• Right now, there are some things about yourself that need addressing -- such as why you're worrying about being "liked". – Xavier J May 3 '17 at 18:12
  • @LoneLearner You can't make everyone happy, don't try to make that the goal. You might with just two people sometimes, but I don't think this is one of those times. Do what is right. You write that library A was already in use. Did Dev 2 know that? If not, that problem needs fixed first. If they did know and can't provide a good reason why they didn't use library A, that problem needs first first. As the tech lead, make standards. One of the first should be that new libraries are not allowed without team review. As far as the existing codebase, I'd recommend codenoir's approach. – UnhandledExcepSean May 4 '17 at 1:08
  • Thank you. I am not worrying about being liked in particular. Since this is the first time I am dealing with a social problem, I want to make some best practices for dealing with such problems, and I want to be very clear whether my best practice should include "don't be afraid to be the bad guy" or "don't be the bad guy" before I take any further action on this matter. Your clarification is very helpful. Thank you, once again. – Lone Learner May 4 '17 at 1:53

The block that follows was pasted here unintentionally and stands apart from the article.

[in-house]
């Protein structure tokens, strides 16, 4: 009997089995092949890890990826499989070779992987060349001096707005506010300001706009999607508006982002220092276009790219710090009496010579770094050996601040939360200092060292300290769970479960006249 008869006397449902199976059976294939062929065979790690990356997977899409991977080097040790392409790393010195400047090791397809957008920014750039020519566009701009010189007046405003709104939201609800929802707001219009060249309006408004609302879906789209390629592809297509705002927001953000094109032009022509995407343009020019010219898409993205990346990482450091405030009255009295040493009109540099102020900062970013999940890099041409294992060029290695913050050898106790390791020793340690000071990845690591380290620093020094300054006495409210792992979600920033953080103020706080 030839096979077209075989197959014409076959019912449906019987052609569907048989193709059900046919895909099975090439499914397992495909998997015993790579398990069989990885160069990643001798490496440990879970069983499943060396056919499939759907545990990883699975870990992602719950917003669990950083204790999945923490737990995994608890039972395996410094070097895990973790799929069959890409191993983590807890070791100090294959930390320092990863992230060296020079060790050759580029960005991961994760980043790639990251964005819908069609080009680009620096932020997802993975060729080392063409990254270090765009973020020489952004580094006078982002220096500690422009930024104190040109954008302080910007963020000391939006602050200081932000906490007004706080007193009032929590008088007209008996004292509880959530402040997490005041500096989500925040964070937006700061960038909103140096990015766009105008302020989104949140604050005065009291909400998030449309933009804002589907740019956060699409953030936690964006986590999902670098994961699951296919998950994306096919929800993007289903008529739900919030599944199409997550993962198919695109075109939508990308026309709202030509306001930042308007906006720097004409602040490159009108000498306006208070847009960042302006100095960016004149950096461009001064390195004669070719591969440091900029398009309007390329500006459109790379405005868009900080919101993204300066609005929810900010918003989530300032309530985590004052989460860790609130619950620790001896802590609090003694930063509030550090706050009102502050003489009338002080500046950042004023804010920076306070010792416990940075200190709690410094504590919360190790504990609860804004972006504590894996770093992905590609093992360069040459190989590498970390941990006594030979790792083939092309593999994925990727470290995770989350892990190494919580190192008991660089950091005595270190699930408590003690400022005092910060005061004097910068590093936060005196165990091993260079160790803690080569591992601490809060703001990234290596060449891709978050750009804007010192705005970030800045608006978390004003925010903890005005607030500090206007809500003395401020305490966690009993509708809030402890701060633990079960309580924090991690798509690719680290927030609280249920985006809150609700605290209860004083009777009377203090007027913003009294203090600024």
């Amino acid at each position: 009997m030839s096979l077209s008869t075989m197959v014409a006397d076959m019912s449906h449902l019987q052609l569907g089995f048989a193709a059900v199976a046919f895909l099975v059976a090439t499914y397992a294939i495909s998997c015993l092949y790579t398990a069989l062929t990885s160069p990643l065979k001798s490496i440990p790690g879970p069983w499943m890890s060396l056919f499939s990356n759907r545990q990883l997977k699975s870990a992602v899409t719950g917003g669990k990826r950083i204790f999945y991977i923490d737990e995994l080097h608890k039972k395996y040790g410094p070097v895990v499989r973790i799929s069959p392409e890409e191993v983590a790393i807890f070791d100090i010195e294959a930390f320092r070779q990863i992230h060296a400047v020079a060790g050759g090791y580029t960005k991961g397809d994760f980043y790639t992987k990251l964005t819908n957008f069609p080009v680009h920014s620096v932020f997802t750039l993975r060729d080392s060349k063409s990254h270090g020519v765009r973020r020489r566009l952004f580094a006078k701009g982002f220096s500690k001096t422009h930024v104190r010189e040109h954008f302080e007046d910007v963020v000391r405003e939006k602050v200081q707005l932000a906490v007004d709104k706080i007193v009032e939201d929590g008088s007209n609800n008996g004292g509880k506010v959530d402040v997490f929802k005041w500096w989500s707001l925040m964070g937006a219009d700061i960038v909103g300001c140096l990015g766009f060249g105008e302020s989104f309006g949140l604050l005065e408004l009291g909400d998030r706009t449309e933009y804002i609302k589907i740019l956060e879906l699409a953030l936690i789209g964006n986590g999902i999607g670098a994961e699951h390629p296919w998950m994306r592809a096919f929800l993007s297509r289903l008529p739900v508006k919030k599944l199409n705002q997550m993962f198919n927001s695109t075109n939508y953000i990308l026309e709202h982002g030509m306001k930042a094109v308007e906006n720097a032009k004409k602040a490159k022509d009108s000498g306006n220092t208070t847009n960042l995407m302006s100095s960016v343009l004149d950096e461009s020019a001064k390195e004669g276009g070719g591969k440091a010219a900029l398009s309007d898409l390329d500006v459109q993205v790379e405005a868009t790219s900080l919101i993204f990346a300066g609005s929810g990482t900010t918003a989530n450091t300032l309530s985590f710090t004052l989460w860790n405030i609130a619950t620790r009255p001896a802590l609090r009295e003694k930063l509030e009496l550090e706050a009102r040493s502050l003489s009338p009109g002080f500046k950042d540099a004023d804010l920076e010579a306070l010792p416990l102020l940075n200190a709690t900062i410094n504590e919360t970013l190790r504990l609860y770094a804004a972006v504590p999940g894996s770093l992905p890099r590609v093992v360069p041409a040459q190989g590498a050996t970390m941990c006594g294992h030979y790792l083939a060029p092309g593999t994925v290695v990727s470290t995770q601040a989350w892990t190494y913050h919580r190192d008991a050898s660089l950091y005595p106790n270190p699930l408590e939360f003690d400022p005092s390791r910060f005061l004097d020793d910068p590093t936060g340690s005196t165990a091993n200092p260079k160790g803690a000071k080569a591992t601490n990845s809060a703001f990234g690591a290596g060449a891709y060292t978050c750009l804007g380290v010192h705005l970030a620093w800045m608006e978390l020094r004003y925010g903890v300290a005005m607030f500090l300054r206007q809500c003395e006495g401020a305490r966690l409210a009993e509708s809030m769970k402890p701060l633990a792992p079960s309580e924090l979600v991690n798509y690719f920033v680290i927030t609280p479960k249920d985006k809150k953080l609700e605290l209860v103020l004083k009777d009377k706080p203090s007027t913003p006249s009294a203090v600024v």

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Personally, I don't care whether Library A is chosen or Library B.

Professionally, you need to care. When you are in a lead role, it is your job to make decisions. In this case, a second library should never have been introduced unless removing the first library was also included as part of that work. That should be clear going forward.

One can't go wrong by choosing either library and discarding the other.

But one can and will go wrong by keeping both. Make a decision, come up with a plan to fix it. Make it clear that it's unacceptable to have duplicate solutions/libraries/methods/classes/etc. You add code and libraries to solve known problems, otherwise use what you already have. More code = more complexity = more problems. Keep it simple.

In the future if a debate comes up, time box it. Allow some discussion to hear opposing views, decide and move on. Time is your enemy, indecision is it's friend. A non-optimal decision is still usually much better than no decision.